The rolling stonesSTEEL WHEELIES: The Rolling Stones at the end of their ‘Steel Wheels Tour’ at Wembley Stadium in London on August 25, 1990. L-R: Ron Wood, Mick Jagger, Keith Richards, Charlie Watts and Bill Wyman. (Photo by Graham Wiltshire/Hulton Archive/Getty Images)

What’s perhaps more mind-boggling is that if the Stones decided to keep turning the beat on the 2021 leg of the “No Filter Tour,” which surpassed $130 million in a single quarter, their rake for a full year would be a whopping $523.6 million – significantly more than the top tours of recent record years of 2018 (Ed Sheeran at $432 million) and 2019 (Pink at $215 million), and more than any of their past tours won in a single calendar year.

Part of their success is the ticket price, which by today’s inflationary standards at $223.50 is relatively reasonable for one of the most legendary artists on the planet. “It’s an event, not just another concert,” Gongaware says of the Stones’ ticket prices. “We want to make sure that when they come to town, it’s an event. We’ve been working really hard on this since the early teaser campaigns with people like Amy Morrison, who runs our marketing department, who’s been doing this since their 50th anniversary tour and so much more.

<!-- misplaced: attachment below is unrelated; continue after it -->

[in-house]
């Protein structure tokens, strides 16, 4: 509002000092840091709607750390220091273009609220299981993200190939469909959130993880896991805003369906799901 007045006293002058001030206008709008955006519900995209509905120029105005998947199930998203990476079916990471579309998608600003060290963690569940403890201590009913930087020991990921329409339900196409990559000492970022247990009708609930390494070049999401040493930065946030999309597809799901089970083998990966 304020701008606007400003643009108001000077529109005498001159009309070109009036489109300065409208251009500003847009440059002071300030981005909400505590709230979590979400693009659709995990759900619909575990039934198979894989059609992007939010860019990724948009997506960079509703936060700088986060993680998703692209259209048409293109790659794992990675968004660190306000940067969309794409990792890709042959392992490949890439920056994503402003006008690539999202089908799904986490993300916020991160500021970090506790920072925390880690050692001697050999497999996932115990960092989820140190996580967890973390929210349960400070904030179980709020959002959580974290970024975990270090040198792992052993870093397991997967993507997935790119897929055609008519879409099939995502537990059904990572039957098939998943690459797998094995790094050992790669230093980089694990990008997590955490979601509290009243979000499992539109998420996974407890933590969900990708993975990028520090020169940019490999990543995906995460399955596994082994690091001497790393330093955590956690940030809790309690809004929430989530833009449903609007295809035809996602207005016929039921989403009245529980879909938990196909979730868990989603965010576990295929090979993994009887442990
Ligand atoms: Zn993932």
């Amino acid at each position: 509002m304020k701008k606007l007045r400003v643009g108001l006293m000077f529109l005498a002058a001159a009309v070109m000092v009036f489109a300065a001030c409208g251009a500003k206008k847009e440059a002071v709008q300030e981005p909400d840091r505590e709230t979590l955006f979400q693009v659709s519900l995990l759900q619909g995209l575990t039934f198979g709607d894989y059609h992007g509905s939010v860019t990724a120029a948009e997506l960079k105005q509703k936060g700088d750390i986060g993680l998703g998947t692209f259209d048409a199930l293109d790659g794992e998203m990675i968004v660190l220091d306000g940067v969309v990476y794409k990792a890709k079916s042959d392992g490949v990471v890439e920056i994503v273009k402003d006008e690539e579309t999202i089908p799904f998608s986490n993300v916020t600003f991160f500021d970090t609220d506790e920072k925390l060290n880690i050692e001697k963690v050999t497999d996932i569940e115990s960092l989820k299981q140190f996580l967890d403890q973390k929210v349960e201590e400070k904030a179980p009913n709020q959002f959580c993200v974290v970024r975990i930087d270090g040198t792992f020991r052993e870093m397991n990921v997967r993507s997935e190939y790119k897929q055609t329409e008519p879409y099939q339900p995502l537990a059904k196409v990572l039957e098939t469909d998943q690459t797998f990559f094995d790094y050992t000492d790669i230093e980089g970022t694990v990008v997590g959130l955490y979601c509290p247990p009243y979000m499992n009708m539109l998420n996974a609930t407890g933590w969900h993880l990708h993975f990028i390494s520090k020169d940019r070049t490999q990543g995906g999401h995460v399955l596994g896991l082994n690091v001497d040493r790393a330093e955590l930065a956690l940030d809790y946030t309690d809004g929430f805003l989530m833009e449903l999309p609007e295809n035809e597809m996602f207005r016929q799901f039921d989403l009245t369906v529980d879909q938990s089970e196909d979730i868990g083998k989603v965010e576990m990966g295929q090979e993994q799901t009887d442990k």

In addition to Morrison and Skjerseth, Gongaware and Meglen stress the importance of their team, which includes COO Kelly DiStefano, tour accountant Gord Berg, Marc Feinberg, who handles premium ticketing, and Mike Wozniak for security. Additionally, the duo shout out indispensable Stones manager Joyce Smyth, whom Meglen calls “absolutely amazing, she does all happen.”

When asked what they learned that others in the industry should know when they come out, Meglen cuts to the chase. “You better take it seriously,” he said. “We haven’t finished. All about the “Roaring ’20s” and all that, we said a long time ago, coming back is going to be one hell of a bumpy road, and it’s going to continue to be a bumpy road for a while. So all those Pollyanians who think “Oh, it’s going to be like before”, it’s not. It’s hard there. You must be smart. If you lose shows, that’s a lot of money.

And the million, if not billion, dollar question for 2022, as we approach the band’s incredible 60th year, are they going to come out or not?

“We can’t talk about it,” Gongaware said firmly. That’s a much better answer than no.